|The first excerpt represents the past or something you must release, and is drawn from Poor and Proud by Oliver Optic:
was very respectable; Mrs. Colvin, the washer-woman, was very
respectable, so were Mrs. Howard, the tailoress, Mr. Brown, the
lumper, and Mr. Sneed, the mason.
Katy's mother lived in a small house, with three other families.
She occupied two rooms, for which she paid four dollars a month,
the amount of rent now due and unpaid. Dr. Flynch took a great
deal of pleasure in telling Mrs. Redburn how his humanity and his
regard for the welfare of the poor had induced him to fix the
rent at so cheap a rate; but he always finished by assuring her
that this sum must be promptly paid, and that no excuses could
ever have any weight.
|The second excerpt represents the present or the deciding factor of the moment, and is drawn from The Death of the Lion by Henry James:
he should need to be, I committed to paper the main heads of my
impression. Then thinking to commend myself to Mr. Pinhorn by my
celerity, I walked out and posted my little packet before luncheon.
Once my paper was written I was free to stay on, and if it was
calculated to divert attention from my levity in so doing I could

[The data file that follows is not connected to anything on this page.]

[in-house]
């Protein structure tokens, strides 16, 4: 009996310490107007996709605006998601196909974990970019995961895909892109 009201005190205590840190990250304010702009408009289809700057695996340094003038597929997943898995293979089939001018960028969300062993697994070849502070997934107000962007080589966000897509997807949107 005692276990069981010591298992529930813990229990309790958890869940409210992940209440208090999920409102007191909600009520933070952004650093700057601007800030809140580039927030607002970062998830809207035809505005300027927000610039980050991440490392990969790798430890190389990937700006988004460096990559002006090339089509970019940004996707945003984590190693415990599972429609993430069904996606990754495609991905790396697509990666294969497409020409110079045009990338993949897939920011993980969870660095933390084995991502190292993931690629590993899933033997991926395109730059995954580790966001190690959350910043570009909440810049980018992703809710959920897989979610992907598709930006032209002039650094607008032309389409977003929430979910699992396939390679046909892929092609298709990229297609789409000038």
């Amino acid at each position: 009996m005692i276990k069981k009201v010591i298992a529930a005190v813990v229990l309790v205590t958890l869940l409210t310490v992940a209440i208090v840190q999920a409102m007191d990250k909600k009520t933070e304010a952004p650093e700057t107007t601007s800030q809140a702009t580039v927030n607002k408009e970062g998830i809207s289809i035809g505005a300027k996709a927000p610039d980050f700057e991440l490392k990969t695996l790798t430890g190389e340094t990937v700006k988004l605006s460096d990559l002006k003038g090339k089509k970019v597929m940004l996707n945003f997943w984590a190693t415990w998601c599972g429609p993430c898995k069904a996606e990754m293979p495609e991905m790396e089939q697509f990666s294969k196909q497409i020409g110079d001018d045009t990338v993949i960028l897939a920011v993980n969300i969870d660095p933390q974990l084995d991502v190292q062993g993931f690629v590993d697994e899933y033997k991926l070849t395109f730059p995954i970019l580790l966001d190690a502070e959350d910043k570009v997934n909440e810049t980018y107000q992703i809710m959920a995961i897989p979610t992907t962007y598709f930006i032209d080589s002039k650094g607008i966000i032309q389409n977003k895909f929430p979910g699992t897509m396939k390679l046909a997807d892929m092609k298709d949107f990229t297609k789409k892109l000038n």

reflect with satisfaction that I had never been so clever. I don't
mean to deny of course that I was aware it was much too good for
Mr. Pinhorn; but I was equally conscious that Mr. Pinhorn had the
supreme shrewdness of recognising from time to time the cases in
which an article was not too bad only because it was too good.
There was nothing he loved so much as to print on the right
|The third excerpt represents the future or something you must embrace, and is drawn from The Dunwich Horror by H. P. Lovecraft:
'Inbreeding?' Armitage muttered half-aloud to himself.
'Great God, what simpletons! Show them Arthur Machen's Great God
Pan and they'll think it a common Dunwich scandal! But what thing
- what cursed shapeless influence on or off this three-dimensional
earth - was Wilbur Whateley's father? Born on Candlemas - nine
months after May Eve of 1912, when the talk about the queer earth
noises reached clear to Arkham - what walked on the mountains
that May night? What Roodmas horror fastened itself on the world
in half-human flesh and blood?'
During the ensuing weeks Dr
The Dunwich Horror